UNPLUGGING Interview: Al Madrigal Talks Hilarious New Comedy, MORBIUS, And Whether He Goes Method (Exclusive)

UNPLUGGING Interview: Al Madrigal Talks Hilarious New Comedy, MORBIUS, And Whether He Goes Method (Exclusive) UNPLUGGING Interview: Al Madrigal Talks Hilarious New Comedy, MORBIUS, And Whether He Goes

Think a rustic getaway with no cell service, internet or social media is a romantic way to revive your marriage? Think again. In Unplugging, when Jeanine (Eva Longoria) and Dan (Matt Walsh) head off on a relaxing weekend free of technology, but when their getaway spirals out of control with unearthly encounters, strong edibles, cranky locals, and a pesky one-eyed dog, events take an unexpected turn.

Al Madrigal also stars in this hilarious new comedy from veteran editor and first-time feature director Debra Neil-Fisher (The Hangover, Sonic the Hedgehog), and we caught up with him earlier this week to discuss his small, but pivotal role. We don't want to give too much away for fear of spoilers, but the actor and comedian is on top form and talks in detail about his experiences here.

He also reflects on being part of Sony Pictures' Marvel movie Morbius, revealing an alternate ending for the blockbuster and admitting much of his work ended up on the cutting room floor. We also hear from Al on his new comic book series Primos and his big plans for that on the page and screen.

After rising to fame on The Daily Show with Jon Stewart, Madrigal is making a huge splash in Hollywood, and his standout role in this movie is well worth checking out. The question is, did he go method to play this affable UPS driver? Check out the video below to hear from him on that and more!

Unplugging arrived in theaters on April 22 and is available on Digital and On Demand on April 29.
 


What sort of experience did you have working on Unplugging, and how did you come to be involved with the movie?

Oh, I love all the people so much. I’m friends with the producer Deborah Liebling, and I’m friends with Eva Longoria, Matt Walsh, and Brad Morris. He’s one of the writers and one of the coolest dudes ever. It’s one of those things where you get an offer to be in a smaller movie like this, and you love all the people, so it’s an easy thing for me to do. The trickiest part was getting there during COVID. A connecting flight from Salt Lake City, Utah, to Tulsa, Oklahoma isn’t the coolest flight to be on [Laughs]. Other than that, it was a fun time working with great people. A small part, but a great time.

It being a small part takes nothing away from the fantastic work you did in the film and how important your character is. He’s such a huge part of the story, and it must be pretty gratifying as an actor when you watch a film like this and see you had this ripple effect throughout the entire story?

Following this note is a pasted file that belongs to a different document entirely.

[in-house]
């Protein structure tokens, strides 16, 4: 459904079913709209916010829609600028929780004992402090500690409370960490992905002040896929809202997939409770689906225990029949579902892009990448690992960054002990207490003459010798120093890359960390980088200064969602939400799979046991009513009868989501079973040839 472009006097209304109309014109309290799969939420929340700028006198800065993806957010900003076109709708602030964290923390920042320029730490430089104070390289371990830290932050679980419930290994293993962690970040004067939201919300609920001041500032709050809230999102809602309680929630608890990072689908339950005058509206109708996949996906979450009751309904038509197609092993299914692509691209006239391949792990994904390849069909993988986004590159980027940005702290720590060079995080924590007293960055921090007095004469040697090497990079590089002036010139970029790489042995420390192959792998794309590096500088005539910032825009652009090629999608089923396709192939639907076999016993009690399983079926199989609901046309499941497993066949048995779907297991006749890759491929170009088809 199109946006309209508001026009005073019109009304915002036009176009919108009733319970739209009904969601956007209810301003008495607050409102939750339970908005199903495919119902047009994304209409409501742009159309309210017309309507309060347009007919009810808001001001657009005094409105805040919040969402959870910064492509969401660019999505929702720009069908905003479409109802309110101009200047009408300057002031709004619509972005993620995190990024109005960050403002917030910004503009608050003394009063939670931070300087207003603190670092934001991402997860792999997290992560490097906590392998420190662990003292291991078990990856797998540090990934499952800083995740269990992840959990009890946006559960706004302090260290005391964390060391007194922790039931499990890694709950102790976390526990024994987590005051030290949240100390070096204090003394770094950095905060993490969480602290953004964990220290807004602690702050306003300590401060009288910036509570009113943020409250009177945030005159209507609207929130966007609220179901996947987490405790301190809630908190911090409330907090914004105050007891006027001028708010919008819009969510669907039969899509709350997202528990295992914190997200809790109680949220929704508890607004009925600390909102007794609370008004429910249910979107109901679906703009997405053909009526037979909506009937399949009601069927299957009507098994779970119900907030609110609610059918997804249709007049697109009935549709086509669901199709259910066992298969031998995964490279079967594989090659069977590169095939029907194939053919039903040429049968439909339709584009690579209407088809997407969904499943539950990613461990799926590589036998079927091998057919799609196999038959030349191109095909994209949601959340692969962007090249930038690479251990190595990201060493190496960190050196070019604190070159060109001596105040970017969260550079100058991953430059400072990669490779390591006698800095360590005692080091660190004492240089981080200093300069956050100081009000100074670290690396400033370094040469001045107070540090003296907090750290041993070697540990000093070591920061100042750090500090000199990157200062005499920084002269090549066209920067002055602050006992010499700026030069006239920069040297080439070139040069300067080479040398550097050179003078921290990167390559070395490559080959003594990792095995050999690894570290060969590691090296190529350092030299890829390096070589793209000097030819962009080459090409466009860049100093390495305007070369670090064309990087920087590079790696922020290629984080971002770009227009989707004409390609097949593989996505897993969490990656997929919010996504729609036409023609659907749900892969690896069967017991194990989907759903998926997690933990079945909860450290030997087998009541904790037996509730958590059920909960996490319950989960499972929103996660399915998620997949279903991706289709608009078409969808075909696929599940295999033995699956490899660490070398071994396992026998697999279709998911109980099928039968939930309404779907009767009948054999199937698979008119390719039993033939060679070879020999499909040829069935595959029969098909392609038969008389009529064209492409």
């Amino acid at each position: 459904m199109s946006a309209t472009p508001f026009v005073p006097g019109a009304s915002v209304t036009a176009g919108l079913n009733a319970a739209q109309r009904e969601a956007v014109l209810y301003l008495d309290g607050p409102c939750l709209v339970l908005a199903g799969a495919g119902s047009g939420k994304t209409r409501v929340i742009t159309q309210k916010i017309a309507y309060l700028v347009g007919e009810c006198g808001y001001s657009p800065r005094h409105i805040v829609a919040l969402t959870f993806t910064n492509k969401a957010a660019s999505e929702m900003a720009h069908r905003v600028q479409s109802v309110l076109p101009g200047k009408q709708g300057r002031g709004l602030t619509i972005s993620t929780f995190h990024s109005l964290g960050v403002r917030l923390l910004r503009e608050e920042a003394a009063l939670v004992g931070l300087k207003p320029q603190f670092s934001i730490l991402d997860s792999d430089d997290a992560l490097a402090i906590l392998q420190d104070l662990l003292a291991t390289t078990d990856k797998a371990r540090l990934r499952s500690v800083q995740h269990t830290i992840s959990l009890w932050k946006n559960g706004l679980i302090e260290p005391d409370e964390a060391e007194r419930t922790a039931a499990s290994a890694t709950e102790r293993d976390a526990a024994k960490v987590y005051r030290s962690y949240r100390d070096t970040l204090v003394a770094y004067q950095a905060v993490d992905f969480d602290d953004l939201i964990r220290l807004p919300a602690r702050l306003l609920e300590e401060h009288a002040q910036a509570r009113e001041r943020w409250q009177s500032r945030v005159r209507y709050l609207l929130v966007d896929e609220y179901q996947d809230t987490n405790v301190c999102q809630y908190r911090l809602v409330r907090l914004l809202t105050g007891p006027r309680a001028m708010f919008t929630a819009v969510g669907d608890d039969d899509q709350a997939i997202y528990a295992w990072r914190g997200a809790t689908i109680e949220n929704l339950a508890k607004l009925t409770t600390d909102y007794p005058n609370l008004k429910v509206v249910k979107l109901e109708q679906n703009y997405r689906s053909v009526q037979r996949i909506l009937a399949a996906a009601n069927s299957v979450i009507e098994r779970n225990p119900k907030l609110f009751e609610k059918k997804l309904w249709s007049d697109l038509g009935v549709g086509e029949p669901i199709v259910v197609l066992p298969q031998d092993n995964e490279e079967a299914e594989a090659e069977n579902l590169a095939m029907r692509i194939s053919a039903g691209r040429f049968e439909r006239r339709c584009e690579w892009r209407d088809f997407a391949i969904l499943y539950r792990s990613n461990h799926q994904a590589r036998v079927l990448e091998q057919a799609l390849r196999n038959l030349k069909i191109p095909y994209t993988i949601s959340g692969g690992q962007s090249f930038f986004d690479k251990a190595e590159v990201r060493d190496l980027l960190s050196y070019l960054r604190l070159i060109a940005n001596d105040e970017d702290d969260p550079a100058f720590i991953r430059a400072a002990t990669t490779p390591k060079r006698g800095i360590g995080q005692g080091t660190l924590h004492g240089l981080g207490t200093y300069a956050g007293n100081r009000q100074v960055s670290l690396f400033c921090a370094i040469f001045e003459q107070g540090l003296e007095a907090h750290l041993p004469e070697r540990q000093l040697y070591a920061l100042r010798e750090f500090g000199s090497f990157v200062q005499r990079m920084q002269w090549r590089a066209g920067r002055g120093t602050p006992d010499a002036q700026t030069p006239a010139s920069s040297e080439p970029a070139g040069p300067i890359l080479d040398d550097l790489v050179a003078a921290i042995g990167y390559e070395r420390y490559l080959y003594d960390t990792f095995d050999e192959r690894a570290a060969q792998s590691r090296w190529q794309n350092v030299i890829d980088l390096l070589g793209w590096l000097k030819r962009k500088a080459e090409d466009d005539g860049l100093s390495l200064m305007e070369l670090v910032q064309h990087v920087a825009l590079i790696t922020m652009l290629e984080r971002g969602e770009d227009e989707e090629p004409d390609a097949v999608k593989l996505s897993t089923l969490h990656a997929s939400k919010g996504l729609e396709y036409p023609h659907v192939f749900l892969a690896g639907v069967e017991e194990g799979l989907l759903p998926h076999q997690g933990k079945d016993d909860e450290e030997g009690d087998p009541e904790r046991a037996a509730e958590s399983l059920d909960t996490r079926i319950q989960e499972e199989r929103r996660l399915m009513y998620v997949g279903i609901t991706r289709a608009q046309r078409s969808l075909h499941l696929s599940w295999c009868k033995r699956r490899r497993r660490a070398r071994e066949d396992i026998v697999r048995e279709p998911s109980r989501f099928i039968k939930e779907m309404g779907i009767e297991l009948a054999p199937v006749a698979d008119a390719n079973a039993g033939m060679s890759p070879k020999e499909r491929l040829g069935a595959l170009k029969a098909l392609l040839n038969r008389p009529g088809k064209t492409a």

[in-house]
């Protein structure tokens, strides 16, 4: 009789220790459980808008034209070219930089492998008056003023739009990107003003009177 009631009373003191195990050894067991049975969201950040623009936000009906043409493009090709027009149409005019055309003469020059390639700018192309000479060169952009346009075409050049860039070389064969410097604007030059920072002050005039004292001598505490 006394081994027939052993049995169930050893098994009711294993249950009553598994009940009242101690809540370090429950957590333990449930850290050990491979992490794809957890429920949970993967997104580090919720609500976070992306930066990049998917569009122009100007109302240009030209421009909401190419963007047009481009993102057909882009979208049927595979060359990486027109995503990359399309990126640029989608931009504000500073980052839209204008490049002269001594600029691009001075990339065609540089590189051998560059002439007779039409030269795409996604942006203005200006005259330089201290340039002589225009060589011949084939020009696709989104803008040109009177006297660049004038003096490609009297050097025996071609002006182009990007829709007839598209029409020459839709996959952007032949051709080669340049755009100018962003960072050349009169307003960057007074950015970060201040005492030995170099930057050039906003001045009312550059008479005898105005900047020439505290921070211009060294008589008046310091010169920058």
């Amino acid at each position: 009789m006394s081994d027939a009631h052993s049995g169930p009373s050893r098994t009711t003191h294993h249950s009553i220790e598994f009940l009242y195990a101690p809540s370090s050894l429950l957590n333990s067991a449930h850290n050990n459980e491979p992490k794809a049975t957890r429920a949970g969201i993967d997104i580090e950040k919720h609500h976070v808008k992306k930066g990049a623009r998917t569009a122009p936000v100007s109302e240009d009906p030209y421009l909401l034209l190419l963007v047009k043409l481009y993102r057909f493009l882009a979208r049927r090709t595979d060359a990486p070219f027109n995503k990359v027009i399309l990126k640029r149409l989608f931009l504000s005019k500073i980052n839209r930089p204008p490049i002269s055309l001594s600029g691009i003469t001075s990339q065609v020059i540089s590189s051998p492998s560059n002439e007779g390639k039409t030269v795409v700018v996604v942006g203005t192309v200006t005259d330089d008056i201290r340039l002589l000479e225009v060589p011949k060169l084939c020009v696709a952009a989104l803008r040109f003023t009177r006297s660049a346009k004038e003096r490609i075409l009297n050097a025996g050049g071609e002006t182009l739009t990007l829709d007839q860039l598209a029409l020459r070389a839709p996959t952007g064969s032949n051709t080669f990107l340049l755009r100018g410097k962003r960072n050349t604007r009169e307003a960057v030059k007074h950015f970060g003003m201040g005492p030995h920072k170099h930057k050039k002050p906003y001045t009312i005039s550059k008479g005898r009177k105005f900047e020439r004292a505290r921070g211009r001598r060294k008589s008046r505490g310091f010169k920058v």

They mentioned that going in. When you’re working with somebody like Matt Walsh who is an amazing improviser and no one is precious with any of the words even though you want to get the scene down, it’s just really fun to act with such talented, friendly people. I still pinch myself that this is an actual job that I get to do. Small part, big part, lots of money, no money…it’s sort of all the same if everyone’s nice and fun. It doesn’t matter.

I feel like there could be a version of this movie where Dan and Juan are best friends and we spent the first 20 or 30 minutes exploring that. Do you think what comes next was made more impactful by us saying goodbye to you as quickly as we say hello?

I have that relationship with so many people that come over here. I live in Southern California and there are so many people who are service people at my house, the Madrigal Compound [Laughs]. The termite inspector and I are friendly. Without spoiling too much for this movie, it’s that guy you see once a month, in my case with the termite guy or the gardeners [who] I’m fist bumping [because] I have such a great relationship with [them]. These folks do have an impact on your life. I speak horrible Spanish, but the gardener here, I have a Juan situation with. Marvin is from Guatemala and in very, very broken English - I had to have someone come in and translate - but he tells me that his sons are crossing the border and they’re stuck in Frontera, Mexico, and would I help go get them if I needed to and claim them. I’m in Southern California and we’re talking about going to Texas if that’s where the border crossing is for them, and I said, ‘Yes! Let me know what I need to do.’ So, there’s a movie [Laughs]. It’s the same type of thing because you’re impacted by these people that you develop relationships with, so the short answer is it’s cool and it’s a fun little part.